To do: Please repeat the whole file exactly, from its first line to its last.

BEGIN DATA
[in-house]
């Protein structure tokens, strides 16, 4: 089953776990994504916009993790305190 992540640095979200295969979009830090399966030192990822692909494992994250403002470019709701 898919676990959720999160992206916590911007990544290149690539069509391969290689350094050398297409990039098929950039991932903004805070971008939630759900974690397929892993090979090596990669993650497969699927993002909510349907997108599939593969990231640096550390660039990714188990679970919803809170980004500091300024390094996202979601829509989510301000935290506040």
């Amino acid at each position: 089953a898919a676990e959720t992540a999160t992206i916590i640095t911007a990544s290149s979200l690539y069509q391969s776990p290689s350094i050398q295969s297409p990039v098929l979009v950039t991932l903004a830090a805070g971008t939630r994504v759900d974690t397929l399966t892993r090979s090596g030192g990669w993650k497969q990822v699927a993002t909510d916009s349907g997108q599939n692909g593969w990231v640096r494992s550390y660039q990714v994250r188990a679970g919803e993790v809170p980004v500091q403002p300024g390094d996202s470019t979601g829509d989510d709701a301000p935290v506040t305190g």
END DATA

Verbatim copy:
[in-house]
């Protein structure tokens, strides 16, 4: 089953776990994504916009993790305190 992540640095979200295969979009830090399966030192990822692909494992994250403002470019709701 898919676990959720999160992206916590911007990544290149690539069509391969290689350094050398297409990039098929950039991932903004805070971008939630759900974690397929892993090979090596990669993650497969699927993002909510349907997108599939593969990231640096550390660039990714188990679970919803809170980004500091300024390094996202979601829509989510301000935290506040």
């Amino acid at each position: 089953a898919a676990e959720t992540a999160t992206i916590i640095t911007a990544s290149s979200l690539y069509q391969s776990p290689s350094i050398q295969s297409p990039v098929l979009v950039t991932l903004a830090a805070g971008t939630r994504v759900d974690t397929l399966t892993r090979s090596g030192g990669w993650k497969q990822v699927a993002t909510d916009s349907g997108q599939n692909g593969w990231v640096r494992s550390y660039q990714v994250r188990a679970g919803e993790v809170p980004v500091q403002p300024g390094d996202s470019t979601g829509d989510d709701a301000p935290v506040t305190g």